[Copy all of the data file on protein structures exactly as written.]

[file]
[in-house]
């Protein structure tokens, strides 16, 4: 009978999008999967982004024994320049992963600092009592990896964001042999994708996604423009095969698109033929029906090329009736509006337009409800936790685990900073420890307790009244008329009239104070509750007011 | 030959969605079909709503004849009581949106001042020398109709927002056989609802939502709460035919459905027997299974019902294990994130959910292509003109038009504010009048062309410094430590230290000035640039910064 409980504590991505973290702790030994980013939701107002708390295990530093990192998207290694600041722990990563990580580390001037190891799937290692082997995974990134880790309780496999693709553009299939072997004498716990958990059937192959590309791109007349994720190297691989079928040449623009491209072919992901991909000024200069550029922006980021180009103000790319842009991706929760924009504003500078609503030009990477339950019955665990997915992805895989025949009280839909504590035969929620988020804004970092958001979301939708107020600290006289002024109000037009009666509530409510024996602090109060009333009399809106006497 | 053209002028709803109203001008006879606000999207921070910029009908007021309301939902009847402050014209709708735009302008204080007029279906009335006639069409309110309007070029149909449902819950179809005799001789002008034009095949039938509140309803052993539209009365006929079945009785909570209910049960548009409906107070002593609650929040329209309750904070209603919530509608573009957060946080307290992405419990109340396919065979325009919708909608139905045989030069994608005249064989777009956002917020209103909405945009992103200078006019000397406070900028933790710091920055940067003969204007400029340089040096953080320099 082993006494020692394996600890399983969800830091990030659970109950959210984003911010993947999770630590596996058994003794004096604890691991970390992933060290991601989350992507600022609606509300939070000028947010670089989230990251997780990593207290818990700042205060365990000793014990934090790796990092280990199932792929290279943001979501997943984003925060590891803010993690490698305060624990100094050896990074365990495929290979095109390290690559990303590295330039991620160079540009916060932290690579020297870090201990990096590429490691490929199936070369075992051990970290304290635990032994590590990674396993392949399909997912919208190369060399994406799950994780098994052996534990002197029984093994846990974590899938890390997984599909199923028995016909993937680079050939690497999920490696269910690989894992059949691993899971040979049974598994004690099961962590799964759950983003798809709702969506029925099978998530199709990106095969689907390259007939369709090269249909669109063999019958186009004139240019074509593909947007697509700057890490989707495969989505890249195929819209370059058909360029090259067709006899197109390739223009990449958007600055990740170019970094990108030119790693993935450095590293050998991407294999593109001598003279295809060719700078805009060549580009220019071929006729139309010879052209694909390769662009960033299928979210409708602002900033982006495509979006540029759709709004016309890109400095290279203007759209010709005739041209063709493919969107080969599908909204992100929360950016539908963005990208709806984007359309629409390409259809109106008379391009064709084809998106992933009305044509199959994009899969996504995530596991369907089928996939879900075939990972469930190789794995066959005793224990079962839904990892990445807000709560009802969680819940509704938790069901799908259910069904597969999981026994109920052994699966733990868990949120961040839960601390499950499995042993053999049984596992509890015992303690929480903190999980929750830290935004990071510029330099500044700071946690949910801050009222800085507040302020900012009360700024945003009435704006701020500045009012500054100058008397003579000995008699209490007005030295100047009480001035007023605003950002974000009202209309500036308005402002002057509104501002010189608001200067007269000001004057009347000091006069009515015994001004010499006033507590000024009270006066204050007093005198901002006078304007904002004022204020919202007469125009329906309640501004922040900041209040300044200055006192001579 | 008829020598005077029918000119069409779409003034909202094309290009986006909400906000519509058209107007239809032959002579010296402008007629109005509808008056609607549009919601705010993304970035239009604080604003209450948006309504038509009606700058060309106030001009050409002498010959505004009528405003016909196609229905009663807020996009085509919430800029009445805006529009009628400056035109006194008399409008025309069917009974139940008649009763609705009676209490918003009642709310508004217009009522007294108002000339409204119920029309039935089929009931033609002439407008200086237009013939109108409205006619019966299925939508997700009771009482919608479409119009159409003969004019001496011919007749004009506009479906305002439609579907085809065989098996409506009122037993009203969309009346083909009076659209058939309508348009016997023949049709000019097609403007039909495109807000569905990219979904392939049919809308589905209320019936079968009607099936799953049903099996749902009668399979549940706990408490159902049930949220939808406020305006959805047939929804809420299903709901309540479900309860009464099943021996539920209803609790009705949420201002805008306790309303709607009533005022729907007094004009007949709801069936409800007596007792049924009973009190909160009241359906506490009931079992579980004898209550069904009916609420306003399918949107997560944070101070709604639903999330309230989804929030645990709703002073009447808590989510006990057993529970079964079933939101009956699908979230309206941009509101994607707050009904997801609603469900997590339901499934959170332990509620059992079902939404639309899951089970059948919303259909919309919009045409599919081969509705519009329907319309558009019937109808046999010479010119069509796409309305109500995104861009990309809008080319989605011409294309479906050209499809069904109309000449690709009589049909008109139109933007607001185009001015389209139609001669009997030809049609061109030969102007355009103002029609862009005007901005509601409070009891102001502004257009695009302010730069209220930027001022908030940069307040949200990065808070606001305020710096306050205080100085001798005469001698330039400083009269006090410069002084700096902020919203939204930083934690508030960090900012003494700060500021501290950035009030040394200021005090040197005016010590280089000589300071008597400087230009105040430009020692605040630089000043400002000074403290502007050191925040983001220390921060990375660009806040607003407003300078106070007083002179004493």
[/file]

[in-house]
């Protein structure tokens, strides 16, 4: 009978999008999967982004024994320049992963600092009592990896964001042999994708996604423009095969698109033929029906090329009736509006337009409800936790685990900073420890307790009244008329009239104070509750007011 | 030959969605079909709503004849009581949106001042020398109709927002056989609802939502709460035919459905027997299974019902294990994130959910292509003109038009504010009048062309410094430590230290000035640039910064 409980504590991505973290702790030994980013939701107002708390295990530093990192998207290694600041722990990563990580580390001037190891799937290692082997995974990134880790309780496999693709553009299939072997004498716990958990059937192959590309791109007349994720190297691989079928040449623009491209072919992901991909000024200069550029922006980021180009103000790319842009991706929760924009504003500078609503030009990477339950019955665990997915992805895989025949009280839909504590035969929620988020804004970092958001979301939708107020600290006289002024109000037009009666509530409510024996602090109060009333009399809106006497 | 053209002028709803109203001008006879606000999207921070910029009908007021309301939902009847402050014209709708735009302008204080007029279906009335006639069409309110309007070029149909449902819950179809005799001789002008034009095949039938509140309803052993539209009365006929079945009785909570209910049960548009409906107070002593609650929040329209309750904070209603919530509608573009957060946080307290992405419990109340396919065979325009919708909608139905045989030069994608005249064989777009956002917020209103909405945009992103200078006019000397406070900028933790710091920055940067003969204007400029340089040096953080320099 082993006494020692394996600890399983969800830091990030659970109950959210984003911010993947999770630590596996058994003794004096604890691991970390992933060290991601989350992507600022609606509300939070000028947010670089989230990251997780990593207290818990700042205060365990000793014990934090790796990092280990199932792929290279943001979501997943984003925060590891803010993690490698305060624990100094050896990074365990495929290979095109390290690559990303590295330039991620160079540009916060932290690579020297870090201990990096590429490691490929199936070369075992051990970290304290635990032994590590990674396993392949399909997912919208190369060399994406799950994780098994052996534990002197029984093994846990974590899938890390997984599909199923028995016909993937680079050939690497999920490696269910690989894992059949691993899971040979049974598994004690099961962590799964759950983003798809709702969506029925099978998530199709990106095969689907390259007939369709090269249909669109063999019958186009004139240019074509593909947007697509700057890490989707495969989505890249195929819209370059058909360029090259067709006899197109390739223009990449958007600055990740170019970094990108030119790693993935450095590293050998991407294999593109001598003279295809060719700078805009060549580009220019071929006729139309010879052209694909390769662009960033299928979210409708602002900033982006495509979006540029759709709004016309890109400095290279203007759209010709005739041209063709493919969107080969599908909204992100929360950016539908963005990208709806984007359309629409390409259809109106008379391009064709084809998106992933009305044509199959994009899969996504995530596991369907089928996939879900075939990972469930190789794995066959005793224990079962839904990892990445807000709560009802969680819940509704938790069901799908259910069904597969999981026994109920052994699966733990868990949120961040839960601390499950499995042993053999049984596992509890015992303690929480903190999980929750830290935004990071510029330099500044700071946690949910801050009222800085507040302020900012009360700024945003009435704006701020500045009012500054100058008397003579000995008699209490007005030295100047009480001035007023605003950002974000009202209309500036308005402002002057509104501002010189608001200067007269000001004057009347000091006069009515015994001004010499006033507590000024009270006066204050007093005198901002006078304007904002004022204020919202007469125009329906309640501004922040900041209040300044200055006192001579 | 008829020598005077029918000119069409779409003034909202094309290009986006909400906000519509058209107007239809032959002579010296402008007629109005509808008056609607549009919601705010993304970035239009604080604003209450948006309504038509009606700058060309106030001009050409002498010959505004009528405003016909196609229905009663807020996009085509919430800029009445805006529009009628400056035109006194008399409008025309069917009974139940008649009763609705009676209490918003009642709310508004217009009522007294108002000339409204119920029309039935089929009931033609002439407008200086237009013939109108409205006619019966299925939508997700009771009482919608479409119009159409003969004019001496011919007749004009506009479906305002439609579907085809065989098996409506009122037993009203969309009346083909009076659209058939309508348009016997023949049709000019097609403007039909495109807000569905990219979904392939049919809308589905209320019936079968009607099936799953049903099996749902009668399979549940706990408490159902049930949220939808406020305006959805047939929804809420299903709901309540479900309860009464099943021996539920209803609790009705949420201002805008306790309303709607009533005022729907007094004009007949709801069936409800007596007792049924009973009190909160009241359906506490009931079992579980004898209550069904009916609420306003399918949107997560944070101070709604639903999330309230989804929030645990709703002073009447808590989510006990057993529970079964079933939101009956699908979230309206941009509101994607707050009904997801609603469900997590339901499934959170332990509620059992079902939404639309899951089970059948919303259909919309919009045409599919081969509705519009329907319309558009019937109808046999010479010119069509796409309305109500995104861009990309809008080319989605011409294309479906050209499809069904109309000449690709009589049909008109139109933007607001185009001015389209139609001669009997030809049609061109030969102007355009103002029609862009005007901005509601409070009891102001502004257009695009302010730069209220930027001022908030940069307040949200990065808070606001305020710096306050205080100085001798005469001698330039400083009269006090410069002084700096902020919203939204930083934690508030960090900012003494700060500021501290950035009030040394200021005090040197005016010590280089000589300071008597400087230009105040430009020692605040630089000043400002000074403290502007050191925040983001220390921060990375660009806040607003407003300078106070007083002179004493």